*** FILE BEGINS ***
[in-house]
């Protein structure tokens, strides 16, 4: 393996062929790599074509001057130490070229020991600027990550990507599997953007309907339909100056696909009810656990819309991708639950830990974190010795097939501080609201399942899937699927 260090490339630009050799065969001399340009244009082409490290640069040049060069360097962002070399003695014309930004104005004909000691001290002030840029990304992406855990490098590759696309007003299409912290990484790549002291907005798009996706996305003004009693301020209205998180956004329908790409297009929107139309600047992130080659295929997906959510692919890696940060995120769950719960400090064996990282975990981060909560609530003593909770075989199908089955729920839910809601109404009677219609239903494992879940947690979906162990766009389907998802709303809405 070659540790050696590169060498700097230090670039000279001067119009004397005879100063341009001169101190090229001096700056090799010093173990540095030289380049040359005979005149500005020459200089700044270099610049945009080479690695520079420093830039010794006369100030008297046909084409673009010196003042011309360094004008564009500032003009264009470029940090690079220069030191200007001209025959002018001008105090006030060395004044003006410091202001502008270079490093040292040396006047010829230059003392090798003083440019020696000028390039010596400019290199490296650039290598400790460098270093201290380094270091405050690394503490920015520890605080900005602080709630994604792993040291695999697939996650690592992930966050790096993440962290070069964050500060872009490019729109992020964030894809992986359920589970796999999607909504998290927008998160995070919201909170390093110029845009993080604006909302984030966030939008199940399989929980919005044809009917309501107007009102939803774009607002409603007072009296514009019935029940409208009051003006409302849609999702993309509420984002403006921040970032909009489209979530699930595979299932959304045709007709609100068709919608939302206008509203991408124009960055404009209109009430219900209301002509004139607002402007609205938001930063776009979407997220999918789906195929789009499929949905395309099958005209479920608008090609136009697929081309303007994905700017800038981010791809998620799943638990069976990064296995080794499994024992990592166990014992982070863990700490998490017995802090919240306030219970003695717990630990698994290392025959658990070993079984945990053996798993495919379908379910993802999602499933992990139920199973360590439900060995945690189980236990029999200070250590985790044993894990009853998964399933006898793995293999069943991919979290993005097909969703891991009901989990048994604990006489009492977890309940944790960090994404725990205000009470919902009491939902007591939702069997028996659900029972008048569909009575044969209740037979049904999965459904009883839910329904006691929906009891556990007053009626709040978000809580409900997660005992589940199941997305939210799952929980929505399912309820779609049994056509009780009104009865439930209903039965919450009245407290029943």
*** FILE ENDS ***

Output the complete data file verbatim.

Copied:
[in-house]
């Protein structure tokens, strides 16, 4: 393996062929790599074509001057130490070229020991600027990550990507599997953007309907339909100056696909009810656990819309991708639950830990974190010795097939501080609201399942899937699927 260090490339630009050799065969001399340009244009082409490290640069040049060069360097962002070399003695014309930004104005004909000691001290002030840029990304992406855990490098590759696309007003299409912290990484790549002291907005798009996706996305003004009693301020209205998180956004329908790409297009929107139309600047992130080659295929997906959510692919890696940060995120769950719960400090064996990282975990981060909560609530003593909770075989199908089955729920839910809601109404009677219609239903494992879940947690979906162990766009389907998802709303809405 070659540790050696590169060498700097230090670039000279001067119009004397005879100063341009001169101190090229001096700056090799010093173990540095030289380049040359005979005149500005020459200089700044270099610049945009080479690695520079420093830039010794006369100030008297046909084409673009010196003042011309360094004008564009500032003009264009470029940090690079220069030191200007001209025959002018001008105090006030060395004044003006410091202001502008270079490093040292040396006047010829230059003392090798003083440019020696000028390039010596400019290199490296650039290598400790460098270093201290380094270091405050690394503490920015520890605080900005602080709630994604792993040291695999697939996650690592992930966050790096993440962290070069964050500060872009490019729109992020964030894809992986359920589970796999999607909504998290927008998160995070919201909170390093110029845009993080604006909302984030966030939008199940399989929980919005044809009917309501107007009102939803774009607002409603007072009296514009019935029940409208009051003006409302849609999702993309509420984002403006921040970032909009489209979530699930595979299932959304045709007709609100068709919608939302206008509203991408124009960055404009209109009430219900209301002509004139607002402007609205938001930063776009979407997220999918789906195929789009499929949905395309099958005209479920608008090609136009697929081309303007994905700017800038981010791809998620799943638990069976990064296995080794499994024992990592166990014992982070863990700490998490017995802090919240306030219970003695717990630990698994290392025959658990070993079984945990053996798993495919379908379910993802999602499933992990139920199973360590439900060995945690189980236990029999200070250590985790044993894990009853998964399933006898793995293999069943991919979290993005097909969703891991009901989990048994604990006489009492977890309940944790960090994404725990205000009470919902009491939902007591939702069997028996659900029972008048569909009575044969209740037979049904999965459904009883839910329904006691929906009891556990007053009626709040978000809580409900997660005992589940199941997305939210799952929980929505399912309820779609049994056509009780009104009865439930209903039965919450009245407290029943």